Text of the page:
One of VRS’ youngest ‘students’ is 15 year old Laurin Heinrich from Germany, who also races professionally in the most competitive Formula 4 championship of the world, the ADAC Formula 4. Since he’s also an avid simracer and VRS user, we sit down with him for some ‘brennende fragen’.
Can you tell a bit about yourself?
I’m from Bavaria in Germany. I still go to school and have to stay there for two more years until I take my A level exams. Currently I’m racing my first year in the most competitive Formula 4 championship, the ADAC Formula 4. I’m also a simracer, and in the past I’ve competed in the iRacing Blancpain GT Series and other high level championships.
Why and what do you love about racing?
When I was a little kid, I often visited events like the DTM with my dad, and I always looked up to the race drivers in the paddock and thought “I want to be one of them.” Back then those guys were the coolest persons for me, and I’m extremely proud and thankful that I’m part of that. Racing is something special, there are so many things which you can’t find in any other sports. I mean, the speed, the sound, the smell, the adrenaline you get while you get strapped in the car. But I also love the things which surround the action on track like the paddock and the fans.
What’s the motorsport scene in Germany like?
There are many other exciting championships in Germany for example the DTM or the ADAC GT Masters. But on the other hand I think it’s a shame that there’s no German Grand Prix because the connection between Germany and motorsport is so tight. The first automobile was built in Germany and car manufactures like Porsche, Audi, BMW and Mercedes always play a big role in championships. It’s ironic that drivers like Vettel, Hülkenberg or Wehrlein or teams like Mercedes don’t get the chance to race at home.
Karting has always been an essential element en route to single-seaters and perhaps Formula One. Do you think that in the near future simracing will be an essential element for youngsters too?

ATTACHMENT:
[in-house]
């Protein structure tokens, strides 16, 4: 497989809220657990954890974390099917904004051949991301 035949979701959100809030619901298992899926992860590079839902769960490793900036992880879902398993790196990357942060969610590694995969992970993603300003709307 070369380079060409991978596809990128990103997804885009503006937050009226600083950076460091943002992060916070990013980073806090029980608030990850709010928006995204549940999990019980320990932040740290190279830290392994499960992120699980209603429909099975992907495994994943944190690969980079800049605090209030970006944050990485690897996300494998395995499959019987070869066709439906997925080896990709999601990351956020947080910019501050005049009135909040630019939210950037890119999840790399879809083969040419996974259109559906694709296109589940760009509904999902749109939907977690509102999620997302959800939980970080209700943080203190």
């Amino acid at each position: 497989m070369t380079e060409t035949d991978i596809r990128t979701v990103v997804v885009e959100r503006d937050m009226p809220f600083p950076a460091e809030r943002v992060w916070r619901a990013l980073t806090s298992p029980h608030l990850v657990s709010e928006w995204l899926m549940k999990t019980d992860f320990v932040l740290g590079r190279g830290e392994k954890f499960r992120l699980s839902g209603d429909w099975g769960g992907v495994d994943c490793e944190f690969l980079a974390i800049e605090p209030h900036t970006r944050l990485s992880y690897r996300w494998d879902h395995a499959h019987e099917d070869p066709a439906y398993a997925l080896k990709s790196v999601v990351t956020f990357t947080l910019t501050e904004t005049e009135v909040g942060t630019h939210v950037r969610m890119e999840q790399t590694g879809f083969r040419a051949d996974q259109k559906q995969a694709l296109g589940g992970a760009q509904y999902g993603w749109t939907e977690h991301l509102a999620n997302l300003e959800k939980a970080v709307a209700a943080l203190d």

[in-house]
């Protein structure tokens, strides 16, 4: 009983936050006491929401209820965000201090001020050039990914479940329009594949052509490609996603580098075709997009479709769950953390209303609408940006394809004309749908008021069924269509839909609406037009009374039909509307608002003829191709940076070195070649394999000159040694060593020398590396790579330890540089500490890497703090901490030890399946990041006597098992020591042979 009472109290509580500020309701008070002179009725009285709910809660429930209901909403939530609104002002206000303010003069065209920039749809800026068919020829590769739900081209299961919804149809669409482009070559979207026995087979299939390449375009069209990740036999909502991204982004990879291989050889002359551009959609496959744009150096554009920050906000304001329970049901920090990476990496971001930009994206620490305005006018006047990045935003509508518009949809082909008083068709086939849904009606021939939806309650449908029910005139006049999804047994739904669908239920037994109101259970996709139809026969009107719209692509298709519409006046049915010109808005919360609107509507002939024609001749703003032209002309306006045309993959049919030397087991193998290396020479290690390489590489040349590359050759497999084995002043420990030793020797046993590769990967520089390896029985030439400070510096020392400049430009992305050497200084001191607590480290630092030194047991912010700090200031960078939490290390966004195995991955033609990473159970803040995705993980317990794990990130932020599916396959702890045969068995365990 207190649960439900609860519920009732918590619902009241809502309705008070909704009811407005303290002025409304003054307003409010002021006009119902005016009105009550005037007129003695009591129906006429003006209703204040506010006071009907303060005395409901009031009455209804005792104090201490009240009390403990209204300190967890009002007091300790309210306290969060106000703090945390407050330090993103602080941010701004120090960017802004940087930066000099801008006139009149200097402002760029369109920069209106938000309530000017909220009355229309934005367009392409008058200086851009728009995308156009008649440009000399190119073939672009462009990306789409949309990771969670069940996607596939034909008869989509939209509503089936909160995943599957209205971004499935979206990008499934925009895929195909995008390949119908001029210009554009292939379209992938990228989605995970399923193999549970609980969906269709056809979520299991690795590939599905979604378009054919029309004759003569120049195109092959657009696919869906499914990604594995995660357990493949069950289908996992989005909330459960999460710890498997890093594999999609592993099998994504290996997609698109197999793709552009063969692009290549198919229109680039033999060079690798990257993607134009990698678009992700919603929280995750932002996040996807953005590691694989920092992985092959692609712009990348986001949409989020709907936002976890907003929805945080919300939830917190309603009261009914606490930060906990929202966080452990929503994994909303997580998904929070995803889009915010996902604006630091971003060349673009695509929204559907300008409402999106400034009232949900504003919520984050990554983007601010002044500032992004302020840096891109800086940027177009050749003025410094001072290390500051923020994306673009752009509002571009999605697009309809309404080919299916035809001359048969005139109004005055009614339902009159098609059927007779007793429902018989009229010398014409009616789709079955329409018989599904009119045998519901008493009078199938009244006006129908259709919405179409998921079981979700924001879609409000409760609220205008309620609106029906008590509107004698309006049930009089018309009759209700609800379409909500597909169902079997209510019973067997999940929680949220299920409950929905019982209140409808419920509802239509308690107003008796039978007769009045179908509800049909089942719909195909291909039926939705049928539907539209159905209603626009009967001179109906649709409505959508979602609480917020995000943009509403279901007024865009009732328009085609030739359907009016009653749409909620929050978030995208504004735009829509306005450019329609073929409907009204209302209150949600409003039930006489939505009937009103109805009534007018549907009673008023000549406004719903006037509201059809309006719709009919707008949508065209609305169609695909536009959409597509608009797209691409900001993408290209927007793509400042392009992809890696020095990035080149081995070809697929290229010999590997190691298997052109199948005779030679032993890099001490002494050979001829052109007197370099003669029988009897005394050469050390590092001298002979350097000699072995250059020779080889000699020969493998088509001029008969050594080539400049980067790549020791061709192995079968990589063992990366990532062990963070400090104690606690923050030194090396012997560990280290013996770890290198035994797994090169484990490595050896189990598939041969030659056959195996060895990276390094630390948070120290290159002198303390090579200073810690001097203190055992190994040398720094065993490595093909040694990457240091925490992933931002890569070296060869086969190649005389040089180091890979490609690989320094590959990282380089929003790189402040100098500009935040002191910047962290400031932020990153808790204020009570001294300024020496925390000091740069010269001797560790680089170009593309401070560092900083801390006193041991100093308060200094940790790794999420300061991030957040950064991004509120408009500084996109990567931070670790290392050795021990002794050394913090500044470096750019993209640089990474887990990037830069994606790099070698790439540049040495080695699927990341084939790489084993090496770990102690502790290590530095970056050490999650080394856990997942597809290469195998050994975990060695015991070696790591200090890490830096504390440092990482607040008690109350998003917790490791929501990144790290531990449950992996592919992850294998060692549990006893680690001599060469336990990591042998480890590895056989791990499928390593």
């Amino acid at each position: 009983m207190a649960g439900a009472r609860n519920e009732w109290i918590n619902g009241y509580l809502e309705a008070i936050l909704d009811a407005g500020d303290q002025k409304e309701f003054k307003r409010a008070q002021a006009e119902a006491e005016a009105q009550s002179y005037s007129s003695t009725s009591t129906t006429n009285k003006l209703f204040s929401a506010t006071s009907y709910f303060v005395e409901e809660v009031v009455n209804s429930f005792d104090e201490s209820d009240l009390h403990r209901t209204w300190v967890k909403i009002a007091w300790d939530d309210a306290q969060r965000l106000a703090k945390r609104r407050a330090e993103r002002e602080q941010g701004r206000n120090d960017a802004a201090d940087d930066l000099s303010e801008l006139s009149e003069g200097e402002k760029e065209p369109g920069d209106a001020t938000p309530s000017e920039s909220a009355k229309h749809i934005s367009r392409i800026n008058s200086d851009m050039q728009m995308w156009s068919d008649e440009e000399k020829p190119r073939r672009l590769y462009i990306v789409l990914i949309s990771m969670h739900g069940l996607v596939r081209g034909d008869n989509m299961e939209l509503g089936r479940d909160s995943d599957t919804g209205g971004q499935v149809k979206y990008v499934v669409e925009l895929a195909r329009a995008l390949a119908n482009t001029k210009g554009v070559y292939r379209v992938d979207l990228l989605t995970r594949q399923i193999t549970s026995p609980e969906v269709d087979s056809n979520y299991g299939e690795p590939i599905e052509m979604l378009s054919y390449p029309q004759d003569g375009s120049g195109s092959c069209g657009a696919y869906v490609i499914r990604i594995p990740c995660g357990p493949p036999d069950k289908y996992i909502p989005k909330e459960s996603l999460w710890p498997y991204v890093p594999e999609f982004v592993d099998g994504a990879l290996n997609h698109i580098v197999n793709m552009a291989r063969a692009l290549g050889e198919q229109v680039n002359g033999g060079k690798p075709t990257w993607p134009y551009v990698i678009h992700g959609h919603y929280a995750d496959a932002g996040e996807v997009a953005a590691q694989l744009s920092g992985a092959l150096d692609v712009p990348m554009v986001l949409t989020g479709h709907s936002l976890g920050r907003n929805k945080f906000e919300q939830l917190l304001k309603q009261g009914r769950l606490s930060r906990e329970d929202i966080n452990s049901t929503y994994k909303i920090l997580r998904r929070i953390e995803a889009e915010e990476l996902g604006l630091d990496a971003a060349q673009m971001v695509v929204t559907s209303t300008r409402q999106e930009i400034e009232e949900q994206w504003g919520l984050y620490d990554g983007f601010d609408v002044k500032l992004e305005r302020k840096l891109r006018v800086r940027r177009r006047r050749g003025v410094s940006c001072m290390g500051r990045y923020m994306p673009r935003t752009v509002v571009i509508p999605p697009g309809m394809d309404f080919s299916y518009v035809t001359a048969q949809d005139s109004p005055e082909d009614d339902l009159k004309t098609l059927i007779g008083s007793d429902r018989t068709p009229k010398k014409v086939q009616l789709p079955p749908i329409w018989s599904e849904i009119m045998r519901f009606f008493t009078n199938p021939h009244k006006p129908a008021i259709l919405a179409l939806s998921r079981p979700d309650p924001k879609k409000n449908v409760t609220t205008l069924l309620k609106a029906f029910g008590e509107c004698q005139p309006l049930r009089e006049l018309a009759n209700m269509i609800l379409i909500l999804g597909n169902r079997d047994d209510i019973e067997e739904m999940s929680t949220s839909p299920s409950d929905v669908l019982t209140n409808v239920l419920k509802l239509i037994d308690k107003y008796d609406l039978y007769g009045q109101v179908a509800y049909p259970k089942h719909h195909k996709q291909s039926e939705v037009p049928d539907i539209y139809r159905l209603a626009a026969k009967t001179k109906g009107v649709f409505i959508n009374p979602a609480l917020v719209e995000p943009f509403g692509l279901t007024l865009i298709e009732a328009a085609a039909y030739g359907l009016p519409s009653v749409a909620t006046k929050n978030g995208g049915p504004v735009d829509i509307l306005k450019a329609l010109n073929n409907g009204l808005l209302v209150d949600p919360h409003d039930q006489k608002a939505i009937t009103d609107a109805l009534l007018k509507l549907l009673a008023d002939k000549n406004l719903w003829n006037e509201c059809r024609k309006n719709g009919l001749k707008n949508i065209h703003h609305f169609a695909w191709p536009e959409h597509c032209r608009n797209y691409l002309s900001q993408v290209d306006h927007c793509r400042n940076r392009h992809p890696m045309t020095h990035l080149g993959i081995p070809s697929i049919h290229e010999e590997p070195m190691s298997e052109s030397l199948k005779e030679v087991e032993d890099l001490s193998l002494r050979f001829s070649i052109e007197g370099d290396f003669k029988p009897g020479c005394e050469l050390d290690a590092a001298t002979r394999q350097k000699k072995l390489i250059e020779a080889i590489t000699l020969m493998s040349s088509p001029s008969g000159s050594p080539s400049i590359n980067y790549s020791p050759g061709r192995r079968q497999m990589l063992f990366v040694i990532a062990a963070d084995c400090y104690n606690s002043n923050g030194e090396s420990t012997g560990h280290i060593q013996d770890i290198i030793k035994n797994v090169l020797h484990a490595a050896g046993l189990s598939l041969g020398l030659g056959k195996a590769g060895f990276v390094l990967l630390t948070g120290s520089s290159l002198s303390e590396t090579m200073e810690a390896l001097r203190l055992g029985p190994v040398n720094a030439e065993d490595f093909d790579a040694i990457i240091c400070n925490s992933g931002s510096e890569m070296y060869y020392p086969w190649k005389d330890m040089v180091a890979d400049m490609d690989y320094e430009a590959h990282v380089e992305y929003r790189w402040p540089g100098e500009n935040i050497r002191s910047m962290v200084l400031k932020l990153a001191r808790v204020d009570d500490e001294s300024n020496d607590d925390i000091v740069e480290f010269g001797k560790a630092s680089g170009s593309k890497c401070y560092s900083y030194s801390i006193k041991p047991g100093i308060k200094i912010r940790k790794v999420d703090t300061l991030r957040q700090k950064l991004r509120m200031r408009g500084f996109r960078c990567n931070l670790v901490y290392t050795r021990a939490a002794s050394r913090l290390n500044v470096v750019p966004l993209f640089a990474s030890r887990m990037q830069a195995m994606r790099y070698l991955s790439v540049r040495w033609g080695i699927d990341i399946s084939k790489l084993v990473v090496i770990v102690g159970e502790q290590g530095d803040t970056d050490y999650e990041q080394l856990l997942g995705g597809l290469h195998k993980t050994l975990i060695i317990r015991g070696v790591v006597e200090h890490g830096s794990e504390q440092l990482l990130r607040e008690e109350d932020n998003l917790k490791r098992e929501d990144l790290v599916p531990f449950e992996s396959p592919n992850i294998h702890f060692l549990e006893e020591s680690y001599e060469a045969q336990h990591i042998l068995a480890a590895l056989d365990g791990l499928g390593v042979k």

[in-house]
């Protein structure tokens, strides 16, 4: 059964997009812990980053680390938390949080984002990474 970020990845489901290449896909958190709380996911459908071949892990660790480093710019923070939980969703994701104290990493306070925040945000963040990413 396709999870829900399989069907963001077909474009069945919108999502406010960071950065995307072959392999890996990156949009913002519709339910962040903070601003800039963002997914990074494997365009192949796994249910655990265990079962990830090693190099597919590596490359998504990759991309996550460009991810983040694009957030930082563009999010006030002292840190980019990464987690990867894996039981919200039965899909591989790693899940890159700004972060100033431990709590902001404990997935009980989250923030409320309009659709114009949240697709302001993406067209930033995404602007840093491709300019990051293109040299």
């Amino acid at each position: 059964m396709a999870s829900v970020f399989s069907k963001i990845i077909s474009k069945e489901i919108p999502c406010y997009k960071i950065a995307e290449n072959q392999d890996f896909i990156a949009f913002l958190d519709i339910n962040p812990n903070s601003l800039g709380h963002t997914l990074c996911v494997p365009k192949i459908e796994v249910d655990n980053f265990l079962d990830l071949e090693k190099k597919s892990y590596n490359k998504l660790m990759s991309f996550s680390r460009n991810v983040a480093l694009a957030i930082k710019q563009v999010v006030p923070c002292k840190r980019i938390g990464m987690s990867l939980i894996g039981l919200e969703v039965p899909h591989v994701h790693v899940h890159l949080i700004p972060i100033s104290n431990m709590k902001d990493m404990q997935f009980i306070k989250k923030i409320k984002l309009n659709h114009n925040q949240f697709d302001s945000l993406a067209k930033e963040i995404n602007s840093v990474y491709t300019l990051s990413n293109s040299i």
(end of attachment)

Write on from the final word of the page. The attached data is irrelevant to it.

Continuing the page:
In my opinion karting teaches you the basics and the fundamental things of racing, which you’ll need in your future career. As for simracing, I don’t think it will become an essential element for real racers, it already is! Most real world drivers use simracing to get ready for their next race or test. You can save so much time if you learn a new track already at home, so at the track you can start sooner with building a setup or improving your laptimes. With the laserscanning technology in simulators like iRacing you immediately feel confident when driving your first laps on a track, which you haven’t been to yet. Preparation is everything!
What are things real life racing, especially karting, can teach you, that simracing can’t?
I know some simracers who are fast in the virtual world, but when it comes to real life racing they just don’t feel alright. An important experience you’ll get to know in karting is the racing with others. In simracing nothing — except of a disappointed team — will happen if you crash in a fight with an opponent. The ability of judging what is possible and what isn’t is also a whole other world than in simracing. So I think what karting does is separating the wheat from the chaff.
What have you learned from the VRS telemetry?
The area where I improved most was my braking graph, which is also very relevant in cars which don’t have an anti-lock system like the Porsche GT3 Cup, or my F4 car! The comparison with other drivers also taught me a lot. Sometimes you just don’t know where you lose time compared to other drivers, but with this function you see where and when you lose ground. Another advantage of the Virtual Racing School software is that some of the top-class drivers share their setups and telemetry there, the datapacks, so that people who want to improve have a reliable source of information. Of course we also use telemetry in real life and there are no differences to programs like VRS, apart that VRS is way more user-friendly.
What do you think is the most important skill for a good racing driver?
I think the difference between a good and great racing driver is that the great racing driver knows exactly what is happening around him. Racecraft is an important factor to achieve good results and win races. Another mandatory skill is — as simple as it sounds — using your brain. The string between success and failure is extremely thin so every little mistake can ruin races, championships or even careers. Personally I think that my racecraft is quite decent and I’m using my brain, but my biggest weakness is that in extreme situations I have difficulties to control my emotions. But I’m sure that this will fade out when I gain more experience.
What are your hopes for the future in real life racing? And sim racing?
My aim is to become a professional racing driver and I’m working hard everyday in order to make my dream come true. At the simracing side of things I’m hoping for some more good results in championships like the Blancpain GT or the NEO Endurance Championship. I’m also looking forward to the iRacing special events like the 24 Hours of Spa-Francorchamps!